# How many natural numbers are there less than $90000$ that have the sum of digits equal to $8$?

I want to find out how many natural numbers are there less than $90000$ that have the sum of digits equal to $8$.

$x_1+x_2+x_3+x_4+x_5=8$ where $5>x_i>0$.

Relaxing $5>x_i$ for now we get $\binom{7}4$ number of solutions.

Now let $x_1>5$.Clearly there are no solutions for this. So is the answer $\binom{7}4$ ?

• less than 90000 or 80000? – user88595 Jan 17 '14 at 11:28
• @user88595 i made it 900000 but it doesn't make a difference – user81883 Jan 17 '14 at 11:32
• Why do you say that $x_i > 0$? Shouldn't it be $x_i \geq 0$? – user121926 Jan 17 '14 at 11:32
• 20060 is a natural number, and it has zeros in it. – user121926 Jan 17 '14 at 11:33
• So you're requiring that none of the digits should be $0$? In that case, maybe you should consider rewording your question. – user121926 Jan 17 '14 at 11:39

I also got 35. Did it the old fashioned way so there may be an error. Note we can't pick any digit to be 5 either because there would be 4 more digits to pick each of which must be at least 1 so the total sum becomes > 8.

1) Pick the first digit to be 4 then all other digits must be 1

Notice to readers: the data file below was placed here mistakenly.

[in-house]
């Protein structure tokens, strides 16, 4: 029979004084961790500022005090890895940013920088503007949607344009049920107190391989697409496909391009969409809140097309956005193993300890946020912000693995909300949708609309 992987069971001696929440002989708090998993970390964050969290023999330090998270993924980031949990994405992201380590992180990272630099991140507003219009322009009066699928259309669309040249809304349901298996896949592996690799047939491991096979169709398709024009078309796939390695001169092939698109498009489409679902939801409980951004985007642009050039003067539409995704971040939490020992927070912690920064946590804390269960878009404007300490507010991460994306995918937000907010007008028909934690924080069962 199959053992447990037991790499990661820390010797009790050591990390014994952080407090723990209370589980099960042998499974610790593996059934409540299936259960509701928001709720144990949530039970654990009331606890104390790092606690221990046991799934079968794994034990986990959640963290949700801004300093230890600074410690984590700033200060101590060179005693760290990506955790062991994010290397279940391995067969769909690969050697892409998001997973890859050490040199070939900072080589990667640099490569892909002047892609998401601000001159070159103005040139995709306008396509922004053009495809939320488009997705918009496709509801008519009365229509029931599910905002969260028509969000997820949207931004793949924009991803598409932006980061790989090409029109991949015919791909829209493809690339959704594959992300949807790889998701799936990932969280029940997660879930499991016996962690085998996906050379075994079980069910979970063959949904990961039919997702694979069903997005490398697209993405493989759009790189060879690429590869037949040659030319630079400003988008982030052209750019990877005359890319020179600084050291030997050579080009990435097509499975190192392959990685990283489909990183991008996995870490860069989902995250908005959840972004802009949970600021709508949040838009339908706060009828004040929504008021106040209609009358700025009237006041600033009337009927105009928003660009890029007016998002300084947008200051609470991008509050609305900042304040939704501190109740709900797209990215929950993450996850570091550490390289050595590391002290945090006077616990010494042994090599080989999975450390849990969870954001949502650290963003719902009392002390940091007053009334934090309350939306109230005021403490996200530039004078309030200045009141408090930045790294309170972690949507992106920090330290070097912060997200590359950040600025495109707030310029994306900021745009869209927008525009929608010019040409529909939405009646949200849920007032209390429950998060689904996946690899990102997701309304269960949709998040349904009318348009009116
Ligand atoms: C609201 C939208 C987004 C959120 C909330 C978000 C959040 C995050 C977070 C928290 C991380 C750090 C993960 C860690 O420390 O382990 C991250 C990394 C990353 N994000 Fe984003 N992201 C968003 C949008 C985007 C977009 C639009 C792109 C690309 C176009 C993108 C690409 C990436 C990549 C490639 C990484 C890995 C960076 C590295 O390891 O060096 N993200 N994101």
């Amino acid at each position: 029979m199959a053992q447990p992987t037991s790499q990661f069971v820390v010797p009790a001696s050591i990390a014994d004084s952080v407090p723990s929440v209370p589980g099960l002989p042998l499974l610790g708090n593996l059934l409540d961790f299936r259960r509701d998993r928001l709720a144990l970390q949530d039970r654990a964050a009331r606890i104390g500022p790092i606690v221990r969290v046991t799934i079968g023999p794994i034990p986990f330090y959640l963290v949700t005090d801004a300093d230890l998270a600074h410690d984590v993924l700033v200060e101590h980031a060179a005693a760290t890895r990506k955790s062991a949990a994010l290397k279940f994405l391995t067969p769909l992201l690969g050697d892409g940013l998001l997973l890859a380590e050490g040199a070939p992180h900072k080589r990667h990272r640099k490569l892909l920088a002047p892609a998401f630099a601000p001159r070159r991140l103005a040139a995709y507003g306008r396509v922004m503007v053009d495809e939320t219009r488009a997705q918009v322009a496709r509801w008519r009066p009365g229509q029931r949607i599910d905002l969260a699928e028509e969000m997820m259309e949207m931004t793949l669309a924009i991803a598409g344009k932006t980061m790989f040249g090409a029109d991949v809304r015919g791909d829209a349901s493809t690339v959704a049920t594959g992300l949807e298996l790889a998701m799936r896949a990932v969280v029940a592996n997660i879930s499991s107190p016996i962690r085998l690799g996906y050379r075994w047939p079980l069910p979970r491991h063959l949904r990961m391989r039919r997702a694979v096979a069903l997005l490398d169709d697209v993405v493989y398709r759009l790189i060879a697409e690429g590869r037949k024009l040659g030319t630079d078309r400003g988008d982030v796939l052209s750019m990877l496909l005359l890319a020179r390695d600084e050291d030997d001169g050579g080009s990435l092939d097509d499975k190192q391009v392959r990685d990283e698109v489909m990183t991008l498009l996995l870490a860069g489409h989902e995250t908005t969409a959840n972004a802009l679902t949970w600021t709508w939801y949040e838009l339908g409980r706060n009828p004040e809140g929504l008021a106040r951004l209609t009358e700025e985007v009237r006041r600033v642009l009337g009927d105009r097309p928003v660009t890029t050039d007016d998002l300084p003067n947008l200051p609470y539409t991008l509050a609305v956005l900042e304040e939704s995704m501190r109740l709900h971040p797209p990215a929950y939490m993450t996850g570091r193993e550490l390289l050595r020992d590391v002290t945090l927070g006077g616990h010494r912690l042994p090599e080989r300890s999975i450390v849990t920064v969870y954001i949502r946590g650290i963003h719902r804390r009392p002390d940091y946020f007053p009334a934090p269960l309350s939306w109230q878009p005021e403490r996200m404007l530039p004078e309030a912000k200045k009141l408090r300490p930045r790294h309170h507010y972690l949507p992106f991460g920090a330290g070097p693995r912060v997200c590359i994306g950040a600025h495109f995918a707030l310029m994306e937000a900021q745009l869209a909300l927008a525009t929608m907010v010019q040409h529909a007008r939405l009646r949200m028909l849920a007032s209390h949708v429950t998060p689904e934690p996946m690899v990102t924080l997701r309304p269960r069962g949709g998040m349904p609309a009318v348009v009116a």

4 1 1 1 1

there are 5 positions where 4 can go so there are 5 of these numbers.

2) Pick the first digit to be 3 then we cannot pick another 3 because we would go over. Pick the second digit 2

3 2

now , all remaining digits must be 1

3 2 1 1 1

keeping 3 fixed , there are four positions for 2. Since there are five positions for 3 we use the multiplication principle to get 5×4 = 20 of these numbers.

3) Pick the first digit to be 2. There is no need to pick 3 as any digit because that has been done already above at 2). Pick the second digit to be 2

2 2

the sum is already 4. now there are three digits remaining to pick and one of them must be 2

2 2 2

we are forced to pick 1 for the remaining digits

2 2 2 1 1

let's work with the 1's switching their position. We can use the same argument as before to get 5×4 = 20 but now we divide by two because the digits switching position are equal. There are 10 of these numbers.

There is no need to pick the first digit to be 1 because all possible configurations have been counted already. We are done counting.

5 + 20 + 10 = 35

One way to do this is to use what's called the stars and bars theorem. This states that the number of integer solutions to $$y_1+y_2+\cdots+y_n = m, \quad y_i\ge0$$ is $$\binom{m+n-1}{m}$$ For example, with $n=2, m=3$ we could view this as the number of ways of arranging three stars and one (i.e., $n-1$) bar separating the stars, so we'd have correspondences like these \begin{align} y_1=1,\ y_2=2&\ \longleftrightarrow\ *|**\\ y_1=3,\ y_2=0&\ \longleftrightarrow\ ***| \end{align} Now this doesn't quite solve your problem, since you require that the solutions be strictly greater than zero, but if we take your problem $$x_1+x_2+\cdots+x_5 = 8, \quad x_i\color{red}{>}0$$ and let $y_i=x_i-1$, we'd then have the equivalent $$x_1+x_2+\cdots+x_5 = 8\Longrightarrow (y_1+1)+(y_2+1)+\cdots+(y_5+1)=8$$ giving us the form we need: $$y_1+y_2+\cdots+y_5 = 3, \quad y_i\color{red}{\ge} 0$$ which the theorem says has $\binom{3+5-1}{3}=\binom{7}{3}=35$ solutions, as expected.